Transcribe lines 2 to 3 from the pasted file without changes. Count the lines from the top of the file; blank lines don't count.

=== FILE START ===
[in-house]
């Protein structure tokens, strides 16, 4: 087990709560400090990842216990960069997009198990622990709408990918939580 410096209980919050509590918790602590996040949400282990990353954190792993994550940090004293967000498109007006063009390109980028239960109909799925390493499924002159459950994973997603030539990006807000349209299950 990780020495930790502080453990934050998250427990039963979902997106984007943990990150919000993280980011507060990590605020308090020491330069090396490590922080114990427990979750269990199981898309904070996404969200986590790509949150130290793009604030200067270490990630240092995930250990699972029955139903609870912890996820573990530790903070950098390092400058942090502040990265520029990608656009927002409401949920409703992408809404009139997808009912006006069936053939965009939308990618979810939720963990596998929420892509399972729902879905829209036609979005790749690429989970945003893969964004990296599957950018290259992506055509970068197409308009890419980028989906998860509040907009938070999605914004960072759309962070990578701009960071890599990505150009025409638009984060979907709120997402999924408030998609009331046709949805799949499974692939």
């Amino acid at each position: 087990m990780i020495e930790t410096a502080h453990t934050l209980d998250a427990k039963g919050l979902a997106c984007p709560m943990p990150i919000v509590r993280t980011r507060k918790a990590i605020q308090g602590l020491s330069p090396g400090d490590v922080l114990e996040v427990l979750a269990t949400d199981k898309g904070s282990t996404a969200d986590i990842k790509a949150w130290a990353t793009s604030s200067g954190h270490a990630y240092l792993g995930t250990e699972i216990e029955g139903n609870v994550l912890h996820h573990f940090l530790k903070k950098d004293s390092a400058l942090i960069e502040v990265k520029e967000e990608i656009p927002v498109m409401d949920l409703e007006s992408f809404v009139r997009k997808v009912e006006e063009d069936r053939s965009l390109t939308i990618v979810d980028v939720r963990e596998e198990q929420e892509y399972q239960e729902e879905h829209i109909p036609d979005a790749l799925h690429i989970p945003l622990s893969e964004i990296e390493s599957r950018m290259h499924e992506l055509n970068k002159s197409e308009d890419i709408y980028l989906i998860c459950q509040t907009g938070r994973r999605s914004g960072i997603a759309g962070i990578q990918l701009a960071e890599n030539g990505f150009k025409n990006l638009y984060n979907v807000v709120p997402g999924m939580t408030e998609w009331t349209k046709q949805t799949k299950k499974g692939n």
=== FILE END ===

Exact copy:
């Protein structure tokens, strides 16, 4: 087990709560400090990842216990960069997009198990622990709408990918939580 410096209980919050509590918790602590996040949400282990990353954190792993994550940090004293967000498109007006063009390109980028239960109909799925390493499924002159459950994973997603030539990006807000349209299950 990780020495930790502080453990934050998250427990039963979902997106984007943990990150919000993280980011507060990590605020308090020491330069090396490590922080114990427990979750269990199981898309904070996404969200986590790509949150130290793009604030200067270490990630240092995930250990699972029955139903609870912890996820573990530790903070950098390092400058942090502040990265520029990608656009927002409401949920409703992408809404009139997808009912006006069936053939965009939308990618979810939720963990596998929420892509399972729902879905829209036609979005790749690429989970945003893969964004990296599957950018290259992506055509970068197409308009890419980028989906998860509040907009938070999605914004960072759309962070990578701009960071890599990505150009025409638009984060979907709120997402999924408030998609009331046709949805799949499974692939």
């Amino acid at each position: 087990m990780i020495e930790t410096a502080h453990t934050l209980d998250a427990k039963g919050l979902a997106c984007p709560m943990p990150i919000v509590r993280t980011r507060k918790a990590i605020q308090g602590l020491s330069p090396g400090d490590v922080l114990e996040v427990l979750a269990t949400d199981k898309g904070s282990t996404a969200d986590i990842k790509a949150w130290a990353t793009s604030s200067g954190h270490a990630y240092l792993g995930t250990e699972i216990e029955g139903n609870v994550l912890h996820h573990f940090l530790k903070k950098d004293s390092a400058l942090i960069e502040v990265k520029e967000e990608i656009p927002v498109m409401d949920l409703e007006s992408f809404v009139r997009k997808v009912e006006e063009d069936r053939s965009l390109t939308i990618v979810d980028v939720r963990e596998e198990q929420e892509y399972q239960e729902e879905h829209i109909p036609d979005a790749l799925h690429i989970p945003l622990s893969e964004i990296e390493s599957r950018m290259h499924e992506l055509n970068k002159s197409e308009d890419i709408y980028l989906i998860c459950q509040t907009g938070r994973r999605s914004g960072i997603a759309g962070i990578q990918l701009a960071e890599n030539g990505f150009k025409n990006l638009y984060n979907v807000v709120p997402g999924m939580t408030e998609w009331t349209k046709q949805t799949k299950k499974g692939n």